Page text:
I have a background in mold and work in a related industry. Here are a couple points to ponder:
-In addition to water, mold requires a food source which must be organic. Your foam insulation is likely a polyurethane foam and, although organic (contains carbon and hydrogen), it doesn't support mold growth. It is likely dust and other accumulated debris on the foam that is supporting the mold growth.
-The color of mold is not an indicator of it's genus/species. Just because it is "black mold" doesn't mean it is Stachybotrys. But that doesn't mean you want to live with it.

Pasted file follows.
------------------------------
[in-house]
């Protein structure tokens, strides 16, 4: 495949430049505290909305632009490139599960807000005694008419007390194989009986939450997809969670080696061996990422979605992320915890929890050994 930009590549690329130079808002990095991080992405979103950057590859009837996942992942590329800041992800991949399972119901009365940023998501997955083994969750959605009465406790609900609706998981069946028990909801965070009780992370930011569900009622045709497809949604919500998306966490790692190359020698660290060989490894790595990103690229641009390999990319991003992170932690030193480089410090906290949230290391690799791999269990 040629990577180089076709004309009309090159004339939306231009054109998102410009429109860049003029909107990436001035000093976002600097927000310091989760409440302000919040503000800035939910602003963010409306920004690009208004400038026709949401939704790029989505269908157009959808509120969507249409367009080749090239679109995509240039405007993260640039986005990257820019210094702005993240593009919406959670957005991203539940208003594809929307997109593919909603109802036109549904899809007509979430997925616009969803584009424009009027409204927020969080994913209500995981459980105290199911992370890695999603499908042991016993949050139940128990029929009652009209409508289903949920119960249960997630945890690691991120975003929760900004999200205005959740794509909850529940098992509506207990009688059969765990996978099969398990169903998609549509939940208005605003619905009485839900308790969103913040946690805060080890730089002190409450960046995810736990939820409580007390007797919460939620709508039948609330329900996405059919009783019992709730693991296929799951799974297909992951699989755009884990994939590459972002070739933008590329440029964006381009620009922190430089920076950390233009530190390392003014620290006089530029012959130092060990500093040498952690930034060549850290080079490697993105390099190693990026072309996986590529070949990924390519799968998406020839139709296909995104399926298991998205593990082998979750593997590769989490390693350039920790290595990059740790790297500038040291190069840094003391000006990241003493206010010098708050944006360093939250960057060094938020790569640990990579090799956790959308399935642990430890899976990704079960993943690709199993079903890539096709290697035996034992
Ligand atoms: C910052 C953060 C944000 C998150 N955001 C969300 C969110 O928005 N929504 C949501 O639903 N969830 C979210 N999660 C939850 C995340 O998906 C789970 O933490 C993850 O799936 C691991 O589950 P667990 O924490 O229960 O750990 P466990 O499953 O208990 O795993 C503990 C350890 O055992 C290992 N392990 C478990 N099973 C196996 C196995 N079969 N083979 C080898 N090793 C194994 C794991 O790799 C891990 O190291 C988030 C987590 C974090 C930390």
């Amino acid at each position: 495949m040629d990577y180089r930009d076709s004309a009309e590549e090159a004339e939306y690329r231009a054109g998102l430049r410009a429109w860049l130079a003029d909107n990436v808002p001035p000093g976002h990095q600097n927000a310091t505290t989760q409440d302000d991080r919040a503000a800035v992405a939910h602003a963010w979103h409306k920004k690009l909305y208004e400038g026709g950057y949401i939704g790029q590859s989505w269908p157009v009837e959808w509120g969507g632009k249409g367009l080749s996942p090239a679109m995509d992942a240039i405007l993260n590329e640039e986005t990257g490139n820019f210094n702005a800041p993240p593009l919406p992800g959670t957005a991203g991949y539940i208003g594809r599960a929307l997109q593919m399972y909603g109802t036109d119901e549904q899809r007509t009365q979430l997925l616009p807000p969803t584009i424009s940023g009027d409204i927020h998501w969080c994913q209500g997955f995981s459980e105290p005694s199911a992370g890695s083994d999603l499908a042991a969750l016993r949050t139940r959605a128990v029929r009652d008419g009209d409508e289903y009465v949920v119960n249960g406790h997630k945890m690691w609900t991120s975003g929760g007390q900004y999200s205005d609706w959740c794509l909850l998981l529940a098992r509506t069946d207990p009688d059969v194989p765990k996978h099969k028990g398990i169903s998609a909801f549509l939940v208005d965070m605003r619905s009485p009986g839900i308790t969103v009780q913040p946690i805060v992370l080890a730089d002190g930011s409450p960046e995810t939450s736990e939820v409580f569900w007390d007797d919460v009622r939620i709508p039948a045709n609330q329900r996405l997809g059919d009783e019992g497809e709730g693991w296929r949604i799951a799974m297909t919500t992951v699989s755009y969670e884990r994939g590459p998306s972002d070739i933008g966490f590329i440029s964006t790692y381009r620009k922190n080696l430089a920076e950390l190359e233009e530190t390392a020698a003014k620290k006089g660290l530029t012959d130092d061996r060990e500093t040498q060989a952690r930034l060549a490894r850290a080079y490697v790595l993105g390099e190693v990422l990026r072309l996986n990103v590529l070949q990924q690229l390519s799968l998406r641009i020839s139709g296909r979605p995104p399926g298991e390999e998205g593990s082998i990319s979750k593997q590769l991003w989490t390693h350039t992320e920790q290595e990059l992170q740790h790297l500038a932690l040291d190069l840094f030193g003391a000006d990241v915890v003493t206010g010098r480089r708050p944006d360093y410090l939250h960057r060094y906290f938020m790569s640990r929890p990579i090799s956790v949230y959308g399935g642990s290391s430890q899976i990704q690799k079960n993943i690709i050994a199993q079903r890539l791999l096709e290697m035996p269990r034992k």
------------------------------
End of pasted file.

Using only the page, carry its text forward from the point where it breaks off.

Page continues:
-On an open cell foam product, mold you can see is just on the surface. It has extended "roots" (hyphae) down into the foam. So, surface sanitizing won't kill it all.
-I would seriously consider a way to remove and replace the foam (e.g., Great Stuff, or if it may be exposed to heat, a fire-rated foam). As a last resort, if you can't remove the foam and you're confident it will not continue to be exposed to humid/moist conditions, you can sanitize it (bleach), let it dry thoroughly, and encapsulate the foam/mold with a product such as Kilz (spray paint). This will prevent future mold growth if it is kept dry and prevent the mold inside the foam from contaminating the surrounding environment.